Twin bomb blasts in the Turkish capital Ankara that killed at least 95 people and injured 186 on Saturday were apparently the result of a suicide bombing, Prime Minister Ahmet Davutoglu said.
An official, who declined to be identified, noted no vehicle was destroyed in the explosions. The official also said a ban had been imposed in Turkey on broadcasting images which directly showed the bomb blasts.
A government spokesperson said the blackout covered images showing the moment of the blast , gruesome or bloody images or “images that create a feeling of panic.” He warned media organisations they could face a “full blackout” if they did not comply.
PM Davutoglu declared a three-day official mourning for the 86 victims of the the deadliest attack of its kind on Turkish soil as well as for people killed in terror attacks since July.
The attacks hit a rally of pro-Kurdish and leftist activists outside Ankara’s main train station, weeks ahead of an election.
Bodies covered by flags and banners, including those of the pro-Kurdish opposition Peoples’ Democratic Party (HDP), lay scattered on the road among bloodstains and body parts.
Witnesses said the two explosions happened seconds apart shortly after 1000am as hundreds gathered for a planned march to protest over a conflict between Turkish security forces and Kurdish militants in the southeast.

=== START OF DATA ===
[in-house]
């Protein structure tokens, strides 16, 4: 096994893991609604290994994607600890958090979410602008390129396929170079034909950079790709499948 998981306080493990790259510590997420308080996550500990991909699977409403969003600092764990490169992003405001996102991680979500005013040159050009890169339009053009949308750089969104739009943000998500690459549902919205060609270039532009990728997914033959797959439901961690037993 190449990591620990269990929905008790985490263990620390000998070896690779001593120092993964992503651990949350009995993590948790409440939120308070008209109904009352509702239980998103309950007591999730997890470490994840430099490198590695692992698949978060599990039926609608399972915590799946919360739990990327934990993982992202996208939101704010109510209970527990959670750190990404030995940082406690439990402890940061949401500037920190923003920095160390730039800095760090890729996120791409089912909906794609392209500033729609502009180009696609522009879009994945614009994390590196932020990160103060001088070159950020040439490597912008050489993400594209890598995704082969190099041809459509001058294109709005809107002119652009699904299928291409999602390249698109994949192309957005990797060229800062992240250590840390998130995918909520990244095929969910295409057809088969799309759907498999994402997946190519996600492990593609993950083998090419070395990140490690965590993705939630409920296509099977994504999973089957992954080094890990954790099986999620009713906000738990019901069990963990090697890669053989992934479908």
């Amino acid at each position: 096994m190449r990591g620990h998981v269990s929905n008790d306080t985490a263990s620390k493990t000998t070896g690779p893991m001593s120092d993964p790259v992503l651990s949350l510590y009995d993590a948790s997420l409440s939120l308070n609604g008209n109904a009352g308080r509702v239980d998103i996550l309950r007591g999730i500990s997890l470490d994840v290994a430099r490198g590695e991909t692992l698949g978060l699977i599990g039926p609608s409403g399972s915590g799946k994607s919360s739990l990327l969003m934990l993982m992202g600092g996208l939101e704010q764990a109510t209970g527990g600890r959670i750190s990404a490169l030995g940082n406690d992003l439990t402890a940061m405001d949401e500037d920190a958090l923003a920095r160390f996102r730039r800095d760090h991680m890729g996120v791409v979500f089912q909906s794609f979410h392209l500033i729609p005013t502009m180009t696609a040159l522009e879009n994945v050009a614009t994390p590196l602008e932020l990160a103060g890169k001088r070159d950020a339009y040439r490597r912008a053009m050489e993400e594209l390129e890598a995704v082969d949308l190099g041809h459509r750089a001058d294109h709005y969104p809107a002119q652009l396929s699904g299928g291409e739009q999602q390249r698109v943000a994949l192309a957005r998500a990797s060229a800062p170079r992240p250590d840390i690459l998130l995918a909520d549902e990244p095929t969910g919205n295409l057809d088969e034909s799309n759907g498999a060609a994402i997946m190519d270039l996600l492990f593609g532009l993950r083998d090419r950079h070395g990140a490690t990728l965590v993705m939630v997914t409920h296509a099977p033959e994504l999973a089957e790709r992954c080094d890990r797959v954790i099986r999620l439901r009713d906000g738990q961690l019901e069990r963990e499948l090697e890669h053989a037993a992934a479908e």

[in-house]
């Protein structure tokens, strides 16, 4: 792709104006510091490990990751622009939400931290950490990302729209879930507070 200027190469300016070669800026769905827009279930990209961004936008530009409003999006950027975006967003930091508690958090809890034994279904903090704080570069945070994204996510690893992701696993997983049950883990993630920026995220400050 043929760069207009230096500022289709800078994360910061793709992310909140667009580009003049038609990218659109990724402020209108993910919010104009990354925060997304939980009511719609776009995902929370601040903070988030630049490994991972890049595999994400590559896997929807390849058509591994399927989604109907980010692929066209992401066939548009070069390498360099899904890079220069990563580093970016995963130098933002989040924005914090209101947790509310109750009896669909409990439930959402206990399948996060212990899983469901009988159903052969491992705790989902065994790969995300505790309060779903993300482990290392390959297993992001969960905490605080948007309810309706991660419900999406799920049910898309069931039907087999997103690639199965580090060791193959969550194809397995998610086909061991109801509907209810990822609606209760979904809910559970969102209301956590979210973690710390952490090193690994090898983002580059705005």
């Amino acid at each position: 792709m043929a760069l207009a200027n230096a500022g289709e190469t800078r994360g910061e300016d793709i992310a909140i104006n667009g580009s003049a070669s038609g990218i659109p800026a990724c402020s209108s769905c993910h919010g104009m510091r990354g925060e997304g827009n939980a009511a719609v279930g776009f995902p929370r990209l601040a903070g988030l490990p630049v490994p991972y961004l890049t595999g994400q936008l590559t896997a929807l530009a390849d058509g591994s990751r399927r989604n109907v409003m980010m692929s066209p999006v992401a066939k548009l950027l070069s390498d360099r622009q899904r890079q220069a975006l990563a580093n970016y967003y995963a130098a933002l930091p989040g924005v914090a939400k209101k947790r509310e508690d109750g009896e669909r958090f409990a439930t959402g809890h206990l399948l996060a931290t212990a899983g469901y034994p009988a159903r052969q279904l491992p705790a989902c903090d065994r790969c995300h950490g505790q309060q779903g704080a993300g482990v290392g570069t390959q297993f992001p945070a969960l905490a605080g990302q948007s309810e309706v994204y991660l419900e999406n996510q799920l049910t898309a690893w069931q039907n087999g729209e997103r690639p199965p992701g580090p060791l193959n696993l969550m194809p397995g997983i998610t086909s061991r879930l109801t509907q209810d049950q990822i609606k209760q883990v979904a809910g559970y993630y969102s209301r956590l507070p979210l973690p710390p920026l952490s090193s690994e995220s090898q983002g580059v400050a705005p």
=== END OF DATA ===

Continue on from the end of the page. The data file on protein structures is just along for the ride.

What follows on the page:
“I heard one big explosion first and tried to cover myself as the windows broke. Right away there was the second one,” said Serdar, 37, who was working at a newspaper stand in the train station.
“There was shouting and crying and I stayed under the newspapers for a while. I could smell burnt flesh.”
There were no claims of responsibility for the attack.
The attacks came at a tense time for Turkey, a Nato member that borders war-torn Syria, hosts more refugees than any other nation in the world and is holding a general election on November 1.
Authorities had been on alert after Turkey agreed to take a more active role in the US-led battle against the Islamic State group. Turkey opened up its bases to US aircraft to launch air raids on the extremist group in Syria and carried out a limited number of strikes on the group itself. Russia has also entered the fray on behalf of the Syrian government recently, bombing sites in Syria and reportedly violating Turkish airspace a few times in the past week.
Turkish jets have also carried out numerous deadly airstrikes on Kurdish rebel targets in northern Iraq. Some 150 police and soldiers and hundreds of rebels of the Kurdistan Workers’ Party, or PKK, have been killed since July, when the conflict flared anew.
Busloads of activists had travelled to Ankara from other cities to attend Saturday’s peace rally. Health minister Mehmet Muezzinoglu said 62 of the bomb blast victims in Ankara died at the scene, while 24 others died after being taken to the hospital.
President Recep Tayyip Erdogan condemned Saturday’s attacks, which he said targeted the country’s unity and peace, and called for solidarity.